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it had relieved Meade ; Sykes was already formed on Reynolds's left, (having rapidly moved to the cross roads at dusk on Saturday ;) while Meade with the rest of his corps, so soon as Howard had relieved him, went into position to support this entire line on the extreme right of the Army of the Potomac. Thus three strong army corps henceforth disappear from effective usefulness in the campaign.

The Confederate position opposite Fairview had been entirely rectified during the night to prepare for the expected contest. The division of A. P. Hill was now in the front line, perpendicular to the road, Archer on the extreme right, and McGowan, Lane, Pender, and Thomas, extending towards the left; the two latter on the north of the road. Heth was in reserve, behind Lane and Pender. Archer and McGowan were half refused from the general line at daylight, so as to face, and if possible drive Sickles from Hazel Grove. Archer was taking measures with a view to forcing a connection with Anderson; while the latter sent Perry by the Catharpen road, and Posey direct, towards the Furnace, with like purpose.

Colston was drawn up in second line with Trimble's division; while Rodes, who had led the van in the attack on Howard of last evening, now made the third. The artillery of the corps was disposed mainly on the right of the line, occupying, shortly after daylight, the Hazel-Grove crest, and at Melzi Chancellor's, in the clearing, where the Eleventh Corps had met its disaster.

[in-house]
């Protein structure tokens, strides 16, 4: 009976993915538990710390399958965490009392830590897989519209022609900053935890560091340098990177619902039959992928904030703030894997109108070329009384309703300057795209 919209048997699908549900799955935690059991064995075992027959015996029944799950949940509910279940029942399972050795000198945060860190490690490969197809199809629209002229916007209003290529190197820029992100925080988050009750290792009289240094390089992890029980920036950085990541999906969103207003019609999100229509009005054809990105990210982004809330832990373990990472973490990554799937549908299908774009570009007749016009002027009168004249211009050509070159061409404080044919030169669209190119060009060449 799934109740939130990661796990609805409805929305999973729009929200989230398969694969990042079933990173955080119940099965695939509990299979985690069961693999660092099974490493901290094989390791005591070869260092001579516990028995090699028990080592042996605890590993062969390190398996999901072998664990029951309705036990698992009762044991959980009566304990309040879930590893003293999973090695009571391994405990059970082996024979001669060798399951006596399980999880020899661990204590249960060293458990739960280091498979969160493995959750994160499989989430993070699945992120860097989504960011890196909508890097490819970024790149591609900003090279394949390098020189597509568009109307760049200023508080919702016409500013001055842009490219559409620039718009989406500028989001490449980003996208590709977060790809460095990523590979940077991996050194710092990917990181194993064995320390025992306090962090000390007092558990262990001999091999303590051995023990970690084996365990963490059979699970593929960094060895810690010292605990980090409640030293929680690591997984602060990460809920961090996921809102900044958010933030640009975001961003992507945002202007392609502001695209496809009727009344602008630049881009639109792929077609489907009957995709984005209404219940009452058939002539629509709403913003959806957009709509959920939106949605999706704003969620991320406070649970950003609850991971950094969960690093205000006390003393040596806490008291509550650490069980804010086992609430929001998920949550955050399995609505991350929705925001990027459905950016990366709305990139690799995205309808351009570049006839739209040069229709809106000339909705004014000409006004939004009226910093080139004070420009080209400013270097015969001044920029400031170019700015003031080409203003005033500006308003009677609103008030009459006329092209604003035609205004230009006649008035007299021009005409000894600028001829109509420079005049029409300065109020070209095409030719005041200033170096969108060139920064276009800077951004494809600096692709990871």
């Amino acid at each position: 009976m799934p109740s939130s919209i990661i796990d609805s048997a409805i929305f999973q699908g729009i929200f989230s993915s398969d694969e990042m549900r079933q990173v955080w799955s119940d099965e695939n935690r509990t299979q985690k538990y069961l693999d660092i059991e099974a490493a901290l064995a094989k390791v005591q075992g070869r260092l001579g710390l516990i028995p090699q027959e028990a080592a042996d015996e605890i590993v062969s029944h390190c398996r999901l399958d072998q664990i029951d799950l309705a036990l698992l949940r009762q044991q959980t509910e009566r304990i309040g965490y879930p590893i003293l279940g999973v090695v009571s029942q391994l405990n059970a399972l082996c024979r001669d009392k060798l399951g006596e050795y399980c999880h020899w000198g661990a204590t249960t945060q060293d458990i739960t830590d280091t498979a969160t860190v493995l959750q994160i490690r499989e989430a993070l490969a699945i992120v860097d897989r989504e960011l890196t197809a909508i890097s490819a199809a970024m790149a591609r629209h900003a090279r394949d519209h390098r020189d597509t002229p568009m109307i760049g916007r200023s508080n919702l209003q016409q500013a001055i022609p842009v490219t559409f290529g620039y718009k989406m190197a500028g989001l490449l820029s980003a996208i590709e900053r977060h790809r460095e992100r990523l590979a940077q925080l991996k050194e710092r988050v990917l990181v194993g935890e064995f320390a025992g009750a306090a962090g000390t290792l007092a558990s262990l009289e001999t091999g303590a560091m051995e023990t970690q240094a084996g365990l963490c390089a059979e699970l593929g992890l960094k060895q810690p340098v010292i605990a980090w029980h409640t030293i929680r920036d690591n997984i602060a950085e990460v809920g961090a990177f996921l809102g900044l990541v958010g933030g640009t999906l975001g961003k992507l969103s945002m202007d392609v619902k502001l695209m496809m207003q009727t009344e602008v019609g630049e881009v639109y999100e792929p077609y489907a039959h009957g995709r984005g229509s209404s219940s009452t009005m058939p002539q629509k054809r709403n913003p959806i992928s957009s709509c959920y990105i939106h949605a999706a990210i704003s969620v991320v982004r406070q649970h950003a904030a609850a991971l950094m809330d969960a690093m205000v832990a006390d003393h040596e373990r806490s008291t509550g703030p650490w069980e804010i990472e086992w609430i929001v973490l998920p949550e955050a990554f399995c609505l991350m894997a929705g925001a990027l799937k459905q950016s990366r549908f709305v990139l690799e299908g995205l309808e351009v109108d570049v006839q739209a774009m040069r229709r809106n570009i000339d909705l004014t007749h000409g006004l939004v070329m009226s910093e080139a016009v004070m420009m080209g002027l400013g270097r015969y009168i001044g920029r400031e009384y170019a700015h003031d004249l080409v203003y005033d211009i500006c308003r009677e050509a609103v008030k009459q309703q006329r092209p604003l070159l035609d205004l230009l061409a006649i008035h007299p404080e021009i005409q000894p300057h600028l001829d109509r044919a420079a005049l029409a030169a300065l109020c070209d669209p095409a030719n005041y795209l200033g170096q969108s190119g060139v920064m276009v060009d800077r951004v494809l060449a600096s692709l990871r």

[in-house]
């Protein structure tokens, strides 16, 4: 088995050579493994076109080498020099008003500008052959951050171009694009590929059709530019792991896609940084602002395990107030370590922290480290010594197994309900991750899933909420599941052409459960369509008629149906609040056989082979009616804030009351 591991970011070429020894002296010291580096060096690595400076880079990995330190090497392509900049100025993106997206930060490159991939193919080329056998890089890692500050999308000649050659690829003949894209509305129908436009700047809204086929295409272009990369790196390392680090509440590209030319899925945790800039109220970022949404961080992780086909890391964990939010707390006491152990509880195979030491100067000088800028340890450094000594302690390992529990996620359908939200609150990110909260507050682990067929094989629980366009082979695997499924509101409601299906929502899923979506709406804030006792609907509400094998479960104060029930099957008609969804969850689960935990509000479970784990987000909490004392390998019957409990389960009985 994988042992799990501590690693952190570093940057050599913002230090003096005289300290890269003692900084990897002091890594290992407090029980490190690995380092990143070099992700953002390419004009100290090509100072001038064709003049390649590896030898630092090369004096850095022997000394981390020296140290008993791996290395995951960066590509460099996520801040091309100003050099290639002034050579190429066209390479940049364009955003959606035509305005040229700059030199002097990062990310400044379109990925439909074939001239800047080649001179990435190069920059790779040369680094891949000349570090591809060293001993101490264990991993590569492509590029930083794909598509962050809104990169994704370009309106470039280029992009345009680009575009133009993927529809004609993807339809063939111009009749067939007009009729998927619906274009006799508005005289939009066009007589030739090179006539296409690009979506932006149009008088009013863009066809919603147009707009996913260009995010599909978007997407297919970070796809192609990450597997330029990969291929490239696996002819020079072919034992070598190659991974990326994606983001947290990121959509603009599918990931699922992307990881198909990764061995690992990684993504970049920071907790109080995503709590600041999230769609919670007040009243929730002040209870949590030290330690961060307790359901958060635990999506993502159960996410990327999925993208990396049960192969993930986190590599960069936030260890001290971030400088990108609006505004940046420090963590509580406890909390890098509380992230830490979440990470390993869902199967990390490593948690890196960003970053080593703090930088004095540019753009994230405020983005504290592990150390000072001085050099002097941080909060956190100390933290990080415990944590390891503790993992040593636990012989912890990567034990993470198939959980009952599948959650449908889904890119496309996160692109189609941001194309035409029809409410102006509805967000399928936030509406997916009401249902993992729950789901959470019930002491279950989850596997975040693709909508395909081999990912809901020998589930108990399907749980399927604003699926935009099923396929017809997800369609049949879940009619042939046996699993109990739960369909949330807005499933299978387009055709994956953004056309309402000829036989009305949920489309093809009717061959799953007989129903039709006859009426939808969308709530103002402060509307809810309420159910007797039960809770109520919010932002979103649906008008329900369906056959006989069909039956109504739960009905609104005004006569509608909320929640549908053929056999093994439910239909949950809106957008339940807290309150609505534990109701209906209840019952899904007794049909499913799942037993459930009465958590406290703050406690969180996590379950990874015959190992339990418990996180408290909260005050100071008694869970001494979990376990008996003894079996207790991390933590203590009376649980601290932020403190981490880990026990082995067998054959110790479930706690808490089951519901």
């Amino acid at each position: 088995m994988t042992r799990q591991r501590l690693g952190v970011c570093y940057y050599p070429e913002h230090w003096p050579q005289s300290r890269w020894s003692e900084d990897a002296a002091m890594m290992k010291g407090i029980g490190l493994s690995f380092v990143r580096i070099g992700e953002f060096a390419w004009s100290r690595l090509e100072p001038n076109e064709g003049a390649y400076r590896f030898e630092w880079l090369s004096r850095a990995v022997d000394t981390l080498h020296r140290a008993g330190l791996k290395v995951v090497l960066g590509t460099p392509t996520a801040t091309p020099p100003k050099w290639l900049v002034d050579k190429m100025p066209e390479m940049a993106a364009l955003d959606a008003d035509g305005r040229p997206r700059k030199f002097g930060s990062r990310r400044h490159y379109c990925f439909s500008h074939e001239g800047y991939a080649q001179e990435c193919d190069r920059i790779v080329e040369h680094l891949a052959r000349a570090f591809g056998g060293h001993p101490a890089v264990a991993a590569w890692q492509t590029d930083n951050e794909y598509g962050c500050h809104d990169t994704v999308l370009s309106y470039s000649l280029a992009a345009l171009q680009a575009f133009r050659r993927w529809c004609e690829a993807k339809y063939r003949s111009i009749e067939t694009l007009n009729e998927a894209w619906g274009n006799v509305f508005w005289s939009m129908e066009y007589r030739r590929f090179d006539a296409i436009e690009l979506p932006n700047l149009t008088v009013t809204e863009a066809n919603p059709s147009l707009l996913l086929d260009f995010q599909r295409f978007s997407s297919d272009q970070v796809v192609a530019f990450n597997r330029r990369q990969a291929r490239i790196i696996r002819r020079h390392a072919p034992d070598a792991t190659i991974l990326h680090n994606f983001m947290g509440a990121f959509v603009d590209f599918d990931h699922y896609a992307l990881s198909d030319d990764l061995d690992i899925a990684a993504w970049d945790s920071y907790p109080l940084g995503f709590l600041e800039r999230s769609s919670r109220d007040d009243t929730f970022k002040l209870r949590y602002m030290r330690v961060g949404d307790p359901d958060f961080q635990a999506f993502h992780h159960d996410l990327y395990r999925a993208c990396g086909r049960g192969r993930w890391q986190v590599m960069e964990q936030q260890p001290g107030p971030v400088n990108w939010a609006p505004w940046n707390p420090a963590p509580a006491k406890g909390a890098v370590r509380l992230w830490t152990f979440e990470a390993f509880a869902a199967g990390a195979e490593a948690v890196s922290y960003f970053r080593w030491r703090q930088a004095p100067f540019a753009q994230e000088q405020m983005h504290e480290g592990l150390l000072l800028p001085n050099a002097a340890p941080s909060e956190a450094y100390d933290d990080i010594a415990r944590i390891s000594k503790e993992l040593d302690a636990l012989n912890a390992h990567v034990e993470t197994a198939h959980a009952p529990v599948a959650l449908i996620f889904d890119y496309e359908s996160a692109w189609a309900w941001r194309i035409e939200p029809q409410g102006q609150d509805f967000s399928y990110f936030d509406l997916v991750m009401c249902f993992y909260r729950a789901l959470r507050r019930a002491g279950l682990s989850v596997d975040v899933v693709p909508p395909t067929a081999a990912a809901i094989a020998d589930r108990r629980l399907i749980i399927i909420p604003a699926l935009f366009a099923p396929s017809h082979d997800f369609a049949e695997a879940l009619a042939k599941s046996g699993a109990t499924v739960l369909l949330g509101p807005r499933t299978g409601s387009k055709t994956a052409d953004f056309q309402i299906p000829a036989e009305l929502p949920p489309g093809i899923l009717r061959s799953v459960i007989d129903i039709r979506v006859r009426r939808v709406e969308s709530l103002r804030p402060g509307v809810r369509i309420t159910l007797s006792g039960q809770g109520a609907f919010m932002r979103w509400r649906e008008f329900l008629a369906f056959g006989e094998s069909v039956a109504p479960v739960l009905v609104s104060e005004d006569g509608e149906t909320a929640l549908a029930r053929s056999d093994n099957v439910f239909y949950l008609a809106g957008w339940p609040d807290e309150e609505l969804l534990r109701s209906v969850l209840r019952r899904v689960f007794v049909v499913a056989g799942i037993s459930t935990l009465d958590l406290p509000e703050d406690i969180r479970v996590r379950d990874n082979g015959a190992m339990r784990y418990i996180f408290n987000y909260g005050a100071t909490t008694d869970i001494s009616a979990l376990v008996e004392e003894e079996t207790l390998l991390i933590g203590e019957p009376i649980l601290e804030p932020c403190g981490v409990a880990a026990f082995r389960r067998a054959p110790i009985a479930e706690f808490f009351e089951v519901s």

There was thus opposed to the Federal right centre, (Berry's, Whipple's, and Birney's divisions of the Third Corps, and Williams's of the Twelfth,) consisting of about twenty-two thousand men, the whole of Jackson's corps, now reduced to about the same effective; while Anderson, on the left of the plank road, feeling out towards the Furnace, and McLaws on the right, with seventeen thousand men between them, confronted our left centre, consisting of Geary of the Twelfth, and Hancock of the Second Corps, numbering not much above twelve thousand for duty.

Owing to Hooker's ill-fitting dispositions, and lack of ability to concentrate, the fight of Sunday morning was thus narrowed to a contest in which the Federals were outnumbered, with the prestige of Confederate success to offset our intrenchments.

The right and left wings proper of the Union army comprised the bulk and freshest part of the forces, having opposite to them no enemy whatever, unless a couple of cavalry regiments scouting on the Mine and River roads.

Gen. Warren, who was much in Hooker's confidence, thus explains his understanding of the situation Saturday night: “ The position of the Third Corps and our cavalry on the right flank of Jackson's cavalry” (? corps), “ cut off, it seemed, all direct communication with Gen. Lee's right. No thought of retreating during the night was entertained on our side; and, unless the enemy did, the next day promised a decisive battle. By our leaving sufficient force in front of the right wing of the enemy to hold our breastworks, the whole of the rest of our force was to be thrown upon